"banished words" (clich és) [Re: -gate]

Christopher Philippo toff at MAC.COM
Fri Jan 10 18:41:21 UTC 2014

On Jan 10, 2014, at 1:19 PM, Gordon, Matthew J. <GordonMJ at MISSOURI.EDU> wrote:
> I think we're overlooking the really shocking news here: some people continue to use words (morphemes) more than a decade after they've been banished by the keepers of the language at LSSU.

I doubt if “banishing” a word ever affects its usage, aside from which LSSU isn’t trying to be the equivalent of the Académie française.  Some clichés have extraordinarily long lives.  English and journalism classes and texts that discourage their use are probably similarly ineffectual.  Some “banished words” gone out of usage, doubtless unrelated to their inclusion on a list, e.g.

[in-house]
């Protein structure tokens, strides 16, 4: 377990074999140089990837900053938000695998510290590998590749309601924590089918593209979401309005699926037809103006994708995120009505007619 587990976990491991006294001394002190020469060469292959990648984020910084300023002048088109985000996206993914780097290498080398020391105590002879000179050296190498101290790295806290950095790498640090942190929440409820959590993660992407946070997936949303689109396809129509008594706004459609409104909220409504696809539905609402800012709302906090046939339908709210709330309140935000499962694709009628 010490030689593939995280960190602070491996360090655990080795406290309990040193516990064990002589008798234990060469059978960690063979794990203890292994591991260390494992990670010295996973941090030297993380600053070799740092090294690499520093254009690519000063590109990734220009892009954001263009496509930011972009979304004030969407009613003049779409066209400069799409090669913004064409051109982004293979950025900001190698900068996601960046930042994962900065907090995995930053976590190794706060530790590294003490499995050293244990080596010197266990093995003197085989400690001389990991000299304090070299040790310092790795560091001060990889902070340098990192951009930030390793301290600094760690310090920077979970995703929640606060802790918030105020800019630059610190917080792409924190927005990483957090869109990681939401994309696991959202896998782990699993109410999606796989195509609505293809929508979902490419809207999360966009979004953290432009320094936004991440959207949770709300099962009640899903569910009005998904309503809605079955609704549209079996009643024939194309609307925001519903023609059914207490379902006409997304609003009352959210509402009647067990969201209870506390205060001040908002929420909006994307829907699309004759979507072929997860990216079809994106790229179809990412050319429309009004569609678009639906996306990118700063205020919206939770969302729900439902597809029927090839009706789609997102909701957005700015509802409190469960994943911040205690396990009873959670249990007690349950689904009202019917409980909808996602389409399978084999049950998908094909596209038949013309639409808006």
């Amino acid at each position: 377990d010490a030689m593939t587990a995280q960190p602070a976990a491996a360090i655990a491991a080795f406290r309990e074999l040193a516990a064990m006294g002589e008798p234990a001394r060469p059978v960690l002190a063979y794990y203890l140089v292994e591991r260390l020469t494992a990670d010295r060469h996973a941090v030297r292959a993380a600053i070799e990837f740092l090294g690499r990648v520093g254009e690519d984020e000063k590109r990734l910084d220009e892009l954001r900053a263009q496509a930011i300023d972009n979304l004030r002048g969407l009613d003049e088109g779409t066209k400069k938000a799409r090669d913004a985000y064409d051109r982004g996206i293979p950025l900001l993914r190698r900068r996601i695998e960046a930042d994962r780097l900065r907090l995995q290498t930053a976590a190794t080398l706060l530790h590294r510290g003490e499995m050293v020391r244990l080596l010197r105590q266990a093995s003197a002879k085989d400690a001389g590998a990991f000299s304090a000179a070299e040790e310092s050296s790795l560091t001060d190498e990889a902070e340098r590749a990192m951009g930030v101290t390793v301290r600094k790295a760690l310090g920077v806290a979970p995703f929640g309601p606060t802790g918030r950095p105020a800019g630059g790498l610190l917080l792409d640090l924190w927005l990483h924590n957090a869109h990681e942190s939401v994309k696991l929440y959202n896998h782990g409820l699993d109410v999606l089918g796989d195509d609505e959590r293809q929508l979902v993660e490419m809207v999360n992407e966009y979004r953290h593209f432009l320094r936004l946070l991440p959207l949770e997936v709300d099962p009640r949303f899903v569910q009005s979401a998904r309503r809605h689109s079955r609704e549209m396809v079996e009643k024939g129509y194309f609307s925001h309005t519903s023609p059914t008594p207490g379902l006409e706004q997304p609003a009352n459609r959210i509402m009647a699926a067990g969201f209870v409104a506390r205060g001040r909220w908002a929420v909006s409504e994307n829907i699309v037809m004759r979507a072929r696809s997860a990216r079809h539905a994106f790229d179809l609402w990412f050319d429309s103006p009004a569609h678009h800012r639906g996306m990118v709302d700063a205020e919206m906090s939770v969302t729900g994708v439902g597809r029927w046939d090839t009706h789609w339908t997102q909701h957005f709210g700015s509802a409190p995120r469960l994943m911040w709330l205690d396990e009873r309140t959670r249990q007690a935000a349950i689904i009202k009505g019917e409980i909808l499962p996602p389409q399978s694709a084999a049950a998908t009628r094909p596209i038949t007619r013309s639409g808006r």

“In Der Tat – which means ‘indeed.' The latter was also nominated by many from the U.S.A. and Canada, including Bryan Szabo of Eugene, Oregon, who describe it as ‘the most overused word of the year; indeed, of the century.’"

I don’t recall ever hearing “in der dat” at all - not even in the 1980s.

Chris Philippo

The American Dialect Society - http://www.americandialect.org

More information about the Ads-l mailing list